Wednesday, February 20, 2013

Outrage in Russia over adopted Russian boy’s death in U.S

As it seems to be the case of Internet journalism - it takes a read of multiple articles to piece together the story, and even then, it is often not complete. The death of the adopted Russian boy is case in point.
In almost all articles the story is being cast in terms of the cold war. It seems that some just can't move on.

Rather than consider the allegations by the Russians as having some merit - their outrage over this child's death is seen as retaliation by Russia for the US's legislation "targeting Russian officials accused of corruption and rights abuses." [NYTimes].

First off I admit that I don't see why American would be parents should seek to adopt children of any other country. Surely there are sufficient children in the US needing adoption.

It is not cheap to adopt from Russia. It cost $40,000 to $60,000. It isn't clear that door to door adoption time, but apparently a match between parents and child can be achieved in less than 12 months. And two trips to Russia part of the process among many reports and the like.

In this case the child Maxim, age 3, and his younger brother were brought to Texas in November 2012 and by January 21, 2013 he was dead. Apparently he died in the emergency room. The younger brother is still with the adoptive parents. An autopsy and toxicology tests are not yet available, although it has been 2 months since the death.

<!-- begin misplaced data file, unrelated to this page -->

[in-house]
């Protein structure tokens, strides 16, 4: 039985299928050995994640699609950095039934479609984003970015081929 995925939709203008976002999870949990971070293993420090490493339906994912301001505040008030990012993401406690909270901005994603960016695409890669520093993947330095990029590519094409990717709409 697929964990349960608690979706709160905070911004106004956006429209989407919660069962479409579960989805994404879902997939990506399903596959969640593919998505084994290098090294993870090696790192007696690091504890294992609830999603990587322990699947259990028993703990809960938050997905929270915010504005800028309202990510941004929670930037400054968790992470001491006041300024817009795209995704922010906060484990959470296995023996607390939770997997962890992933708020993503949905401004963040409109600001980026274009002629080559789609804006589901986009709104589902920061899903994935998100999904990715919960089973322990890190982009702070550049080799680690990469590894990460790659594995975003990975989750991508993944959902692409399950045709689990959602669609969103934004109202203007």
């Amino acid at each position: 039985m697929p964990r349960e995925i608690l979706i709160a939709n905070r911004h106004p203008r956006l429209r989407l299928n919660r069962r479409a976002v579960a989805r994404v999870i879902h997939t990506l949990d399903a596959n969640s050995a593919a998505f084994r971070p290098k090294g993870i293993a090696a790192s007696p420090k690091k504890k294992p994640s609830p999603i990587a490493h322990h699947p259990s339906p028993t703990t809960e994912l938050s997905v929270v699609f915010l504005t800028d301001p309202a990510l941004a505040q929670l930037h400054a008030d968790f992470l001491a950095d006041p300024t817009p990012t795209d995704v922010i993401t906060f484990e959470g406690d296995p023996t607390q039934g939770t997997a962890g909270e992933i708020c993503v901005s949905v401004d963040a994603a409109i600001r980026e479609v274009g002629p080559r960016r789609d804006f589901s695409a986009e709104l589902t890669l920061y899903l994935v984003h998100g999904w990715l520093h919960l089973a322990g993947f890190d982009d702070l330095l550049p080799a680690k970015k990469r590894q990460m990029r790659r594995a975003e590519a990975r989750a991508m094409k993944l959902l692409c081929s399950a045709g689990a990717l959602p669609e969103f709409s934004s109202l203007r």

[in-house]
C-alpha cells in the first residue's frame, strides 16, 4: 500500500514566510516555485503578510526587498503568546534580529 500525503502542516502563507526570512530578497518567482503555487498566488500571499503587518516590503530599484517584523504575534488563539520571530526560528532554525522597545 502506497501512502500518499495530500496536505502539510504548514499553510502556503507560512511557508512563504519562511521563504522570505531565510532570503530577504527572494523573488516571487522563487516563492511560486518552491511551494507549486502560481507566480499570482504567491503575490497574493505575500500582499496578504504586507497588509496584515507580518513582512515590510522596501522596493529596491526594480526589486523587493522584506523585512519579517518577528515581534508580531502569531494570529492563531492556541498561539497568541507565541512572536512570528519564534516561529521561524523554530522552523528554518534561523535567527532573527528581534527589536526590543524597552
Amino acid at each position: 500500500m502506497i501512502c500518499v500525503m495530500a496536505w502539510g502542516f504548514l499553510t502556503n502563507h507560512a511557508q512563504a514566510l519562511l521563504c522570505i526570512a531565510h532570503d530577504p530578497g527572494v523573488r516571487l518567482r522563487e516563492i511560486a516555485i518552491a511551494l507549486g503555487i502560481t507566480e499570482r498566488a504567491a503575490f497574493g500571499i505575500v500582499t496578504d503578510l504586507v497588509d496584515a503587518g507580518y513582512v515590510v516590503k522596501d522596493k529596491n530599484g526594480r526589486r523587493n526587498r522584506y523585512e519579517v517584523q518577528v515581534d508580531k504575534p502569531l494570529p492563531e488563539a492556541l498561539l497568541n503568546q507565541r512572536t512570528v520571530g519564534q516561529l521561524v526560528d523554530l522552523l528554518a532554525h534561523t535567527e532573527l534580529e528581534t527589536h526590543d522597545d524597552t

Russian officials, in particular Russia's Children's Rights Commissioner Pavel Astakhov, "said Monday that Max died after being fed psychiatric drugs by his adoptive parents," and "Konstantin Dolgov, the Russian Foreign Ministry's special representative for human rights, issued a statement saying that Max (formerly Maxim Kuzmin) also had signs of injuries that "could only be caused by strong blows."" [ABC News].

It isn't clear where the Russian officials have obtained their information, but it is clear that Texas officials have not denied the claims only asking that the process be permitted to be completed before conclusions are drawn.

The Russian claims are also strengthen by a month delay in notification to Russian officials. It isn't clear that there was any obligation for notice to the Russian adoption officials, but they fear the worse and suspect a cover-up. Russians have been prosecuting their claims with the US State Department, in the press as well internally in Russia.

Somewhat odd and disturbing though is that the 2 year old brother, not named or pictured in any of the stories below, remains with the adoptive parents. Arguably though that might be evidence that Max's death has more the earmarks of an accidental death.

It is odd too that none of the stories have any information why the child was taken to the emergency room.

The autopsy and toxicology reports ought to be in soon. If it is determined that there was no foul play - it will be hard to convince the Russians. If there was foul play, the younger brother will be rescued, and hopefully the cold war rhetoric will be dropped.

Maybe "Made in the USA" might apply to adoptions too.


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